Rock Climbing: A guide to getting started
If you’re like most novices who want to get into rock climbing, you have no idea how to turn your burning desire into a reality. Here are some helpful hints from someone who was introduced to the sport the hard way…through friends.
By Margo Talbot
Don’t get me wrong. Friends can be a wonderful way to get introduced to the sport of rock climbing. Their passion and enthusiasm may well be the very reason that you want to try this popular outdoor sport yourself. But not all rock climbing buddies are the same. If you are fortunate yours will patiently accompany you to the local gear store to buy your first harness, shoes, and chalk bag. They will take the time to explain the intricacies of the equipment, how each piece works and why you should trust it.
They will be willing to forego their pet projects for the day, or weekend, and focus instead on your needs to begin on easy routes to get your ‘rock feet’. They will diligently watch you and give useful instruction on how you can better use your body.
If you have these kinds of friends in your life, then you are a lucky person and need read no further. If you have no friends who rock climb, or if you feel like you would just be holding them back on their one day off a month to recreate, here are my quick and dirty suggestions on how you can get yourself started.
Essential Rock Climbing Gear
The gear needed to rock climb can seem overwhelming to the beginner, but you need only three pieces of equipment to outfit yourself from head to toe. These are a helmet, harness, and rock shoes. The best way to inform yourself on these products is to go to your local climbing gear store and find the most helpful staff member you can. Grill them on the differences between various manufacturers’ gear, which range from the purely aesthetic, to the fit and performance. Make it clear that you are a beginner and want as much information on the products as possible. This is all very straightforward when you are talking about helmets and harnesses, but it gets a bit more complicated once you’re into trying on shoes.
A common mistake most beginners make is to listen to the staff member when they tell them that their rock shoes need to be so tight as to cause serious pain even while seated in the store. This is a complete fallacy, and has led to many an aspiring climber to having to buy a second set of shoes after their first time out at best, or to quit this masochistic sport altogether from the get-go. Sure, you want the shoes to be snug, but you also have to be able to walk around the store for at least five minutes before the pain makes you lose consciousness.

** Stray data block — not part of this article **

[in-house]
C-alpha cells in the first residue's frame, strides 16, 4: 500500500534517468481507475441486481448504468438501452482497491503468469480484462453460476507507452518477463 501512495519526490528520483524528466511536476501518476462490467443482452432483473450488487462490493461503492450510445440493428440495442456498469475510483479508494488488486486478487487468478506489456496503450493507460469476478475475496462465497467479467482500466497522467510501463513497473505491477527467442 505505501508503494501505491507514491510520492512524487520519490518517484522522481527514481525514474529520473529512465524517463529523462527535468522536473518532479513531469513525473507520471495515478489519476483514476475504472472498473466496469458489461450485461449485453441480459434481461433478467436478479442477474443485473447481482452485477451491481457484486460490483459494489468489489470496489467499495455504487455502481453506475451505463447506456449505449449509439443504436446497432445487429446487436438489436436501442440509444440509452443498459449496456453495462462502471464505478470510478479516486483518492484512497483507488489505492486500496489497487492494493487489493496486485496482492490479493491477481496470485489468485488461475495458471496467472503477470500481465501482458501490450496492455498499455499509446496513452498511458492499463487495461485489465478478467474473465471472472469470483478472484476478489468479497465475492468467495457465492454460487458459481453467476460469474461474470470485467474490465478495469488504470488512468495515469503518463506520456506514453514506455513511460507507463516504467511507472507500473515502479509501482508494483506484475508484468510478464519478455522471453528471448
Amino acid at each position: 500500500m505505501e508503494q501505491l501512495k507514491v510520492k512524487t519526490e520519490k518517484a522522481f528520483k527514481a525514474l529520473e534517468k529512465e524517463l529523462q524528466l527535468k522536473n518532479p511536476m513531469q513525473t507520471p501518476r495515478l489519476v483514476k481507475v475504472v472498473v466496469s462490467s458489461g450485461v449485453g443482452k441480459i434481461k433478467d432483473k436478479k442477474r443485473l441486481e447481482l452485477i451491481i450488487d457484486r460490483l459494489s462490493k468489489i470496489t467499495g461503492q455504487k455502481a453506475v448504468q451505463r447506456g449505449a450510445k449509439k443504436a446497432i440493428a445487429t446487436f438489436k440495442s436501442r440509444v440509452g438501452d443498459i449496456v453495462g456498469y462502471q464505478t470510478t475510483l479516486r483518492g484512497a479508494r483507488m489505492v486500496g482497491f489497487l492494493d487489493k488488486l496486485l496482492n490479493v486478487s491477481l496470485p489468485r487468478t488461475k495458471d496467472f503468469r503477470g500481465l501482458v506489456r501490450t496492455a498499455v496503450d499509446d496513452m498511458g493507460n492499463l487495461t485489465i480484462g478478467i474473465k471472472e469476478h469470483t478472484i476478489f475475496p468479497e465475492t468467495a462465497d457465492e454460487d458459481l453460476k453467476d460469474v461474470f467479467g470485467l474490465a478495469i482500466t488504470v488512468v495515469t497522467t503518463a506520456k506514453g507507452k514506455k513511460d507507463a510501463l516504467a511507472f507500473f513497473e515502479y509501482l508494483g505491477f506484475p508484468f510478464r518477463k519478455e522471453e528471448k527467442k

Your selection must also be a good all-around shoe, as there are many specialty shoes on the market. But how can you possibly choose a specialty shoe when you haven’t even climbed a specialty route yet? If you stick with the sport, you will eventually buy a second pair of more technical shoes for this application. But leave that for the future. Right now you need equipment that will work for what is happening at your current level.
You’ve Got Your Gear, What’s Next?
If you can’t find someone to go out on real rock with, try hiring a guide for the day. You’ll have the choice of having a one-on-one experience, which will cost you more but give you and your goals undivided attention. Or you can opt for the group experience, which saves you money and provides you with a social experience, as well as the potential for meeting other people new to the sport.
A third option, especially if it is in the off-season or unseasonably cold outside, is to go to an indoor gym. Whatever you choose, the beauty of instruction is that you get someone that is well versed in safety, has teaching skills, and can pick out your undesirable practices before they become bad habits that take a long time to break.
Become an Attractive Climbing Partner
So now that you’ve got your gear and you’ve had your introductory session with a friend or guide, it’s time to network. Start inquiring who in your circle of friends rock climbs, knows someone who does, or knows of a resource to lead you there. Go back to the indoor gym, socialize while you’re bouldering, and find other beginners who want to take to the crags. Become a conscious and attentive belayer.
Do some sport-specific training for you arms, and more importantly, your fingers. In other words, make yourself an attractive climbing partner. Read books on technique and strength training. Take good care not to step on people’s ropes. Remember, desire creates your reality, and in this regard, you will be amazed at how many ‘coincidences’ will enter into your life. Seize these opportunities when they arise and before you know it, you’ll have too many offers and too little time to take them all up. The month before, you never knew a single climber. Now, after some proper socializing, you’ll wonder how you lived without this activity in your life.
At this point you are hooked. Your body feels more balanced on the rock and in everyday life, and you have one more healthy activity to indulge in when you’ve got time off from work. But be careful, many unsuspecting novices have gone on to give up everything they thought they wanted to pursue the intangible euphoria they experience when they leave the ground.Suggested Reading: Mountaineering: The Freedom of the Hills, Published by the Mountaineers How to Rock Climb: A Falcon Guide by John Long Publisher’s Note: Margo Talbot is a world-renown ice climber who spent 16 years skiing and climbing in the Canadian Rockies before deciding to travel to the coldest reaches of the planet. She is the author of “All that Glitters,” due for release in May 2011. You can find out more at www.glitter-girls.ca